At midnight a few days after his nomination for president in 1952, Adlai Stevenson sneaked out of the Illinois governor's mansion in Springfield and walked the few blocks to Abraham Lincoln's home. After ascertaining that no one had seen him, he was let in by the caretaker and sat down for an hour in Lincoln's rocking chair. Afterward, while walking home, he later told a friend, he felt a "deep calm" as he faced the prospect of serving as president of the United States.
It is no surprise that President-elect Barack Obama says he has been rereading the words of Lincoln; the 16th president has been a source of solace—and guidance—for American leaders for well more than a century. Like Stevenson, whose ancestor had been a Lincoln campaign manager, Theodore Roosevelt had listened to tales of his family ties to the great man since he was a child: his father had worked in Lincoln's government and escorted the president and Mary to church.
Roosevelt hung a Lincoln portrait above the fireplace of his White House office, intoning that he aspired—"so far as one who is not a great man can model himself upon one who was"—to do "what Lincoln would have done." Eager to expand his own authority, he pointed to Lincoln's seizure of unprecedented power during the Civil War, insisting that he belonged to the "Lincoln-Jackson school" of presidential might.
However, Roosevelt sometimes privately derided the faith in the people's wisdom that was such a hallmark of Lincoln. Fearing "the tyranny of the mob," TR felt that Americans were best ruled by well-born, elegantly schooled presidents like himself. He told his sister that 51 percent of the time, the people's voice may be the "voice of God," but the rest of the time it was "the voice of the devil … or a fool."
Much of Franklin Roosevelt's interest in Lincoln focused on how he could steal the first Republican president from the pantheon of Republican icons for political exploitation by Democrats. He said the Republicans had broken their ties to Lincoln by becoming the party of big business. He did not explain how the racism of Southern Democratic senators or his opposition to an anti-lynching bill equipped his own party to claim the Great Emancipator.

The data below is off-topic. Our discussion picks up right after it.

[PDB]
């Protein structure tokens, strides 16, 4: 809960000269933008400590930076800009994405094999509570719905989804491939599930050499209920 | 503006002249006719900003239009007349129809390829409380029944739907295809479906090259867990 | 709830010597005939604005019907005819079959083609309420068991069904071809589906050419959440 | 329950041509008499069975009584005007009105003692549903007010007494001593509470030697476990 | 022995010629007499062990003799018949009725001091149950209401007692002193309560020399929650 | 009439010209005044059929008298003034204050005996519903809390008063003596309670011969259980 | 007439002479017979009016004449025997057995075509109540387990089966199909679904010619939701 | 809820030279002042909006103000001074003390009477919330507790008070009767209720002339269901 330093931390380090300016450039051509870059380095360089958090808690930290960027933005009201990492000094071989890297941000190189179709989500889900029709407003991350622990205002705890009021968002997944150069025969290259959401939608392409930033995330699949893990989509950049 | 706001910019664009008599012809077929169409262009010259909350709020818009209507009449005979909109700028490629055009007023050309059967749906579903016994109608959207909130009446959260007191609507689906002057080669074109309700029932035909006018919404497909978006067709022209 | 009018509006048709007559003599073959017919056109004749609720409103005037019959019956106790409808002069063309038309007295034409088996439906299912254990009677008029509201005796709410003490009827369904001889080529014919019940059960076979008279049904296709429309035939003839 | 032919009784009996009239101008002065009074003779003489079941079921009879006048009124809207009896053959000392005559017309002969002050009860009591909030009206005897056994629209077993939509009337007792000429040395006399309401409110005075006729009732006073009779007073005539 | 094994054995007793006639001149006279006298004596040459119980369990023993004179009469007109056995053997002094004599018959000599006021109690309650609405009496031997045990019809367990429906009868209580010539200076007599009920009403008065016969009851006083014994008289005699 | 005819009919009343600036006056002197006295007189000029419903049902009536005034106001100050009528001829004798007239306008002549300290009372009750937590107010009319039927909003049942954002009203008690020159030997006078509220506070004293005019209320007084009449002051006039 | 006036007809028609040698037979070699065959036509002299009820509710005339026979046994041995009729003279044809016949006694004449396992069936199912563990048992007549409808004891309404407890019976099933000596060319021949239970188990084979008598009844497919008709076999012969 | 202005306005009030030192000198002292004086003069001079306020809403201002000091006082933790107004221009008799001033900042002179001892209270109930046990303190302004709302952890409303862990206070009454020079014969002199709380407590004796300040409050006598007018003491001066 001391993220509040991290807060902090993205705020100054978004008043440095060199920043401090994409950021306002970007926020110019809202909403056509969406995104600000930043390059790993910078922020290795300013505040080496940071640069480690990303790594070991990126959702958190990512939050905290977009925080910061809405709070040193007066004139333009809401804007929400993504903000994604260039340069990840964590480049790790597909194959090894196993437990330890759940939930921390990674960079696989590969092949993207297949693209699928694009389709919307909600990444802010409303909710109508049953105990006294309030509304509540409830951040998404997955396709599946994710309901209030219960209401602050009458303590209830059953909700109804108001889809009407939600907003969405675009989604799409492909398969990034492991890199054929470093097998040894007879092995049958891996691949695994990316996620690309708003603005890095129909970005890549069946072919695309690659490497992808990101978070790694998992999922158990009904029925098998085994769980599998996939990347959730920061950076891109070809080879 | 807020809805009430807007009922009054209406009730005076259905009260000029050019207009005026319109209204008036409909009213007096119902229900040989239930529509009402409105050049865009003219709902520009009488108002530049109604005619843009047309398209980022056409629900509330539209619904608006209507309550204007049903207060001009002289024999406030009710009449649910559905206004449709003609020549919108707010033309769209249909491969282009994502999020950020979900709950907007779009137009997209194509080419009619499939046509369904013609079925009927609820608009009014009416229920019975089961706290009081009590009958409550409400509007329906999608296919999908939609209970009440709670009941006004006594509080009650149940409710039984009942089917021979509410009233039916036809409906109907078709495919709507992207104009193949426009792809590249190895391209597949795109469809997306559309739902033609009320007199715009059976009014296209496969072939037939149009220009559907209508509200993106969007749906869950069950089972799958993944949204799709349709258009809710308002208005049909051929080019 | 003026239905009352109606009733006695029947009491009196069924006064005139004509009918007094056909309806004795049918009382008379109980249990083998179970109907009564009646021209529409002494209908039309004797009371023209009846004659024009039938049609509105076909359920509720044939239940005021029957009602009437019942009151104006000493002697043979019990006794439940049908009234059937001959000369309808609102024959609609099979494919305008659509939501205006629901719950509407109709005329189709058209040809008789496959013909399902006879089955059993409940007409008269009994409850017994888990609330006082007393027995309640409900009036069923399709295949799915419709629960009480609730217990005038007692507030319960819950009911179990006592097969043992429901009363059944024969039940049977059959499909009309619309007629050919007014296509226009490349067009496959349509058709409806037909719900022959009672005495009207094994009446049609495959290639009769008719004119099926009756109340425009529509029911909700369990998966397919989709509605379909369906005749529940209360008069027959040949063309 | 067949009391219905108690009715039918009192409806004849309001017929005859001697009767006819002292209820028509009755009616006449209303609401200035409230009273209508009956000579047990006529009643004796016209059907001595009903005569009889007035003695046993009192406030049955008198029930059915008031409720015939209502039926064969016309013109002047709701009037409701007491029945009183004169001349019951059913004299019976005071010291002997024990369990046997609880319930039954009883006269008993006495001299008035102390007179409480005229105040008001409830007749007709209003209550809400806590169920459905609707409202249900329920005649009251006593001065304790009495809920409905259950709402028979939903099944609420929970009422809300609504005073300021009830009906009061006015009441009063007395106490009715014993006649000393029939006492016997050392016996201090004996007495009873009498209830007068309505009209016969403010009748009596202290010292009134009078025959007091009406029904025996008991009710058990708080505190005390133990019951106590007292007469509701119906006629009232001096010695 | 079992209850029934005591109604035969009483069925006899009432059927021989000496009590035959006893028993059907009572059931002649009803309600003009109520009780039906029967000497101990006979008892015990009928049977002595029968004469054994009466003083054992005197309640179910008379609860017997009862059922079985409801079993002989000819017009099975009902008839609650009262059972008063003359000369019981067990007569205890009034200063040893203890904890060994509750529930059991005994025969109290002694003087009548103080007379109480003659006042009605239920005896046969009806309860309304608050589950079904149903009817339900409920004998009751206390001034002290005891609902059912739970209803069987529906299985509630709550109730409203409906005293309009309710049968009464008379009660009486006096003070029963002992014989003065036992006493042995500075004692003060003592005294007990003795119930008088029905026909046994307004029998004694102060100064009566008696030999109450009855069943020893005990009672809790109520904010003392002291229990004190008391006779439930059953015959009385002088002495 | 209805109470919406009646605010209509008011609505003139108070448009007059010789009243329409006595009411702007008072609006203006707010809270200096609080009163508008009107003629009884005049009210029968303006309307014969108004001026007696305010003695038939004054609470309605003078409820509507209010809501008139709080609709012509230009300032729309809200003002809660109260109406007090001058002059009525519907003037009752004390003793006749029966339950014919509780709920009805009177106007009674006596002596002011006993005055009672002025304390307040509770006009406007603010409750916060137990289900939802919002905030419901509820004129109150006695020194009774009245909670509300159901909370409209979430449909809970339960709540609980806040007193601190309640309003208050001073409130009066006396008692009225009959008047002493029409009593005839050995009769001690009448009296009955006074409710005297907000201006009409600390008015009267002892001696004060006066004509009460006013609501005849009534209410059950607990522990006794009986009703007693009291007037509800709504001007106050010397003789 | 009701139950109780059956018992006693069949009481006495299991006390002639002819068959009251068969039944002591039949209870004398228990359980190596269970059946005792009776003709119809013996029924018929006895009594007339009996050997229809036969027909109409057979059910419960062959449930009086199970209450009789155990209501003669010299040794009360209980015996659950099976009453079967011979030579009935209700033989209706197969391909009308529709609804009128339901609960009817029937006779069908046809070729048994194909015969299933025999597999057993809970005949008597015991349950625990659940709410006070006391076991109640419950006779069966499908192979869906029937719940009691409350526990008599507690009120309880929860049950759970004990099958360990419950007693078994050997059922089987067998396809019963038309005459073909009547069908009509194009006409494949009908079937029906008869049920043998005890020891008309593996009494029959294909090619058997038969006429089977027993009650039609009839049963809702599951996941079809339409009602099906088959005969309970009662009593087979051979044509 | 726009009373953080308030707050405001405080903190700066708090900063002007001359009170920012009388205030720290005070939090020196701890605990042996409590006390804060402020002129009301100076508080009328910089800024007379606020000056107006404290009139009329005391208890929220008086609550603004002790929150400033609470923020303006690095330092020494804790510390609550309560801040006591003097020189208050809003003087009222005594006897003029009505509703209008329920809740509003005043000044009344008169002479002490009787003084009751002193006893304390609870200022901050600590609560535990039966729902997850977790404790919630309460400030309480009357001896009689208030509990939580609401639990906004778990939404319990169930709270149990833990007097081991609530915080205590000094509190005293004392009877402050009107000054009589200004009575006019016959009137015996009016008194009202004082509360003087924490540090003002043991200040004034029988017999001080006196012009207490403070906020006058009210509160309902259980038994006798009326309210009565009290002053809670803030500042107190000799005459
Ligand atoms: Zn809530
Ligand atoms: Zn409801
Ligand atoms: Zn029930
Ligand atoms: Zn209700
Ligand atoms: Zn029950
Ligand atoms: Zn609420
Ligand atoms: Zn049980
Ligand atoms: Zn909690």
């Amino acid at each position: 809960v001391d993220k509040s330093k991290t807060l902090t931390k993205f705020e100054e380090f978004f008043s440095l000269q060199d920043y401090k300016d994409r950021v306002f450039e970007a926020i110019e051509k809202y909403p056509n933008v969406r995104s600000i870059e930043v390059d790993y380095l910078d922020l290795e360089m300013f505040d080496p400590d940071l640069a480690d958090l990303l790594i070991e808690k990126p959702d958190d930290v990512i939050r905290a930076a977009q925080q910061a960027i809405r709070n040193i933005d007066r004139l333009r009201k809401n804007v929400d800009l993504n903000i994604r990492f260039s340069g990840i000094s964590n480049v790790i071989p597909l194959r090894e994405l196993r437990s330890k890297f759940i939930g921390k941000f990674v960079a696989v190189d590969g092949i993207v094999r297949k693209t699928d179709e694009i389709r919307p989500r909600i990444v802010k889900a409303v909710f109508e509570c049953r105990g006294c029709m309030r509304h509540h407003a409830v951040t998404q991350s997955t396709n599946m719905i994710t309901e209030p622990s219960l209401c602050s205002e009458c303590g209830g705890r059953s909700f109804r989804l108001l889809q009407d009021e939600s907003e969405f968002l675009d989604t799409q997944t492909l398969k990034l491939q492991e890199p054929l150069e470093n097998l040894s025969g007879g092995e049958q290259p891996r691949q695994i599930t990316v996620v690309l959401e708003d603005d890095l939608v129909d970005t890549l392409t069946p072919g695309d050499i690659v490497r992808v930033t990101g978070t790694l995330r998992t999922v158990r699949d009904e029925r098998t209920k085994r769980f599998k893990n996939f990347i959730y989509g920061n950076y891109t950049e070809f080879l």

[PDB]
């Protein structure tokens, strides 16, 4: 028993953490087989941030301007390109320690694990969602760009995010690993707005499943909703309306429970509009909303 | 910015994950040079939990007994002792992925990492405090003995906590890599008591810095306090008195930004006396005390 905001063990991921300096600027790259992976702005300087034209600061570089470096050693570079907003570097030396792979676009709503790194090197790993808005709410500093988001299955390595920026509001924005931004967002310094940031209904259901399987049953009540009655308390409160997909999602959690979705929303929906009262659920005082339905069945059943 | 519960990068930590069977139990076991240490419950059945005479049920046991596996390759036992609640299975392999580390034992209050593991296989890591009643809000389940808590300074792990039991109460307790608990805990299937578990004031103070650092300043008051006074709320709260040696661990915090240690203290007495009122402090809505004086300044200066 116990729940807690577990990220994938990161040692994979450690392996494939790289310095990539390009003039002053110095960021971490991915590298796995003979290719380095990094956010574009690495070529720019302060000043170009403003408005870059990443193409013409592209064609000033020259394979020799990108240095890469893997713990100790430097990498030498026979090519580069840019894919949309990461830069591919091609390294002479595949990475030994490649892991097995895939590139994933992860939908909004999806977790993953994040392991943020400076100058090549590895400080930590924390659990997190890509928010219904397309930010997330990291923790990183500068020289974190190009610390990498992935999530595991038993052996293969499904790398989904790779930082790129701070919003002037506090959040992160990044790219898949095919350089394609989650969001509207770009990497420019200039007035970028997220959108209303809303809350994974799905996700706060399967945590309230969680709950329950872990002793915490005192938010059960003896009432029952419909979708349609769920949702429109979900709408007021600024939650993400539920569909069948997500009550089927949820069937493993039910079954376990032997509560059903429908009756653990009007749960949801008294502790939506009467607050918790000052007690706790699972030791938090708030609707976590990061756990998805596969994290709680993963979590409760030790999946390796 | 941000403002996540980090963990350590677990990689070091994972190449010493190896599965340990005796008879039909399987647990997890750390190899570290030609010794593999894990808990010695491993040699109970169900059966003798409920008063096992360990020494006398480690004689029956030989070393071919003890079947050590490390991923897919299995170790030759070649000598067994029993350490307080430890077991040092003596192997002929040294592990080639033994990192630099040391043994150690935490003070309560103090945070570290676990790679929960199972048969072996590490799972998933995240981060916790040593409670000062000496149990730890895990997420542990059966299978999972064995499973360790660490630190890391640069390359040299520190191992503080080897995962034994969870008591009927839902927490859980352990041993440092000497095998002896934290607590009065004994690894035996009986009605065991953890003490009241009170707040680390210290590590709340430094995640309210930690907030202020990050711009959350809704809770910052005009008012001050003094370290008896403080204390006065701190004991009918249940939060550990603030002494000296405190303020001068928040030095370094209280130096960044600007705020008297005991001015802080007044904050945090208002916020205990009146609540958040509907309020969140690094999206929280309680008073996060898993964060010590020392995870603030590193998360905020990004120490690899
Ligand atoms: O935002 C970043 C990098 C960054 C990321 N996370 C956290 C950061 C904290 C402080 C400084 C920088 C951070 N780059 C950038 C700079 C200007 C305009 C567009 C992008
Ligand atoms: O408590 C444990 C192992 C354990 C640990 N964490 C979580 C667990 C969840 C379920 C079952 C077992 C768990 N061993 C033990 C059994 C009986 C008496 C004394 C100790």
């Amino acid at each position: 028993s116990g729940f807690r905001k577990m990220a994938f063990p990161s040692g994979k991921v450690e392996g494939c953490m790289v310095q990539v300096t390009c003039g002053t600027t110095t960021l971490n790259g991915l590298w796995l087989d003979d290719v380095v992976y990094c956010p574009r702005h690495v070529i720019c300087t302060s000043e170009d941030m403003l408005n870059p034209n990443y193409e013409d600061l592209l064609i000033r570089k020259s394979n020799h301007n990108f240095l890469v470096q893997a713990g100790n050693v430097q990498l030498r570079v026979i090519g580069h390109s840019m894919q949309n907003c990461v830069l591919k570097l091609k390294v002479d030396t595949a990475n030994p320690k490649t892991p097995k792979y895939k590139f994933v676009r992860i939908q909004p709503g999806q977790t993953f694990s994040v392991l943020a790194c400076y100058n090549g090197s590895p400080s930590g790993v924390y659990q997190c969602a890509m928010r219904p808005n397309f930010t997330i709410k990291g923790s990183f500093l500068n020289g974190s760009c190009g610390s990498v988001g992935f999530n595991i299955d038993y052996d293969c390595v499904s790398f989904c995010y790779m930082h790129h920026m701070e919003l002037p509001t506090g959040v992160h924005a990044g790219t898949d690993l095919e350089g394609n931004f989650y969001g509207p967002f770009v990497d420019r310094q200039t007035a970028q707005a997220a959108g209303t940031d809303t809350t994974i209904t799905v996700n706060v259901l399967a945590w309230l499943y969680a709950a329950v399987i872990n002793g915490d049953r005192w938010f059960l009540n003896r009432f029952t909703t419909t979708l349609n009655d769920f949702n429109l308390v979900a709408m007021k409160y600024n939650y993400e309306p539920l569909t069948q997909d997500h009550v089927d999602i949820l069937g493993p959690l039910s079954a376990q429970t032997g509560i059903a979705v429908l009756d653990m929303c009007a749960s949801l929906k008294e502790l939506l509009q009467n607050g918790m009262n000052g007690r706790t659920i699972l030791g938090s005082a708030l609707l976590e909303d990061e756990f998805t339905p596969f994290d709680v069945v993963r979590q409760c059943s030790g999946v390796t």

As a Missouri Democrat with Confederate forebears, Harry Truman grew up in a household where Lincoln was poison. His mother remembered how Union soldiers had burned the family barn, taking "everything loose that they could carry." When she came to visit her son as president, she told a relative, "You tell Harry if he tries to put me in Lincoln's bed, I'll sleep on the floor!"
But Truman saw in Lincoln what he wanted to see. For him, Lincoln had the "guts" to do "the right thing" against "a great big opposition." He noted that had Lincoln been more timid, "we would have been divided into half a dozen countries."
For other presidents, Lincoln has been an inexhaustible quote machine. In an Oval Office speech in April 1974, Richard Nixon reminded the nation that his first Republican predecessor had said, "If the end brings me out all right, what is said against me won't amount to anything." This was to justify his conduct in the Watergate scandal.
In 1992 Ronald Reagan told the Republican convention, "You cannot help the poor by destroying the rich." Reagan could not know that his speechwriters had unwittingly saddled him with a well-circulated counterfeit Lincoln quotation. (The words were actually written by a conservative preacher decades after Lincoln's death.)
During his struggles for civil and voting rights, Lyndon Johnson might have been expected to seek inspiration from the Great Emancipator—but, alas, history was not LBJ's forte. Amazingly enough, during one of his famous tape-recorded telephone calls in 1964, Johnson told a friend: "Remember this—Lincoln went back to Springfield, Mo., after he was president … He said there wasn't one person in it that would speak to him."
Too few presidents have steeped themselves not just in Lincoln's words, but his deeds, which is why Obama's acquaintance with the great man is so compelling—especially since, like President-elect Lincoln, Obama will take office at a perilous time. Obama knows that he will have to make excruciating choices and, just like Franklin Roosevelt, for this he can find succor in Lincoln. In the summer of 1940, as Hitler marched through Europe, FDR was poring through Carl Sandburg's newly published history of Lincoln as war leader.
During an off-the-record White House meeting, a young man upbraided Roosevelt for ditching New Deal reforms to prepare Americans for war. Roosevelt said: "Young man, I think you are very sincere. Have you read Carl Sandburg's 'Lincoln'? … Lincoln was one of the unfortunate people called a 'politician' … He was sad because he couldn't get it all at once. And nobody can!"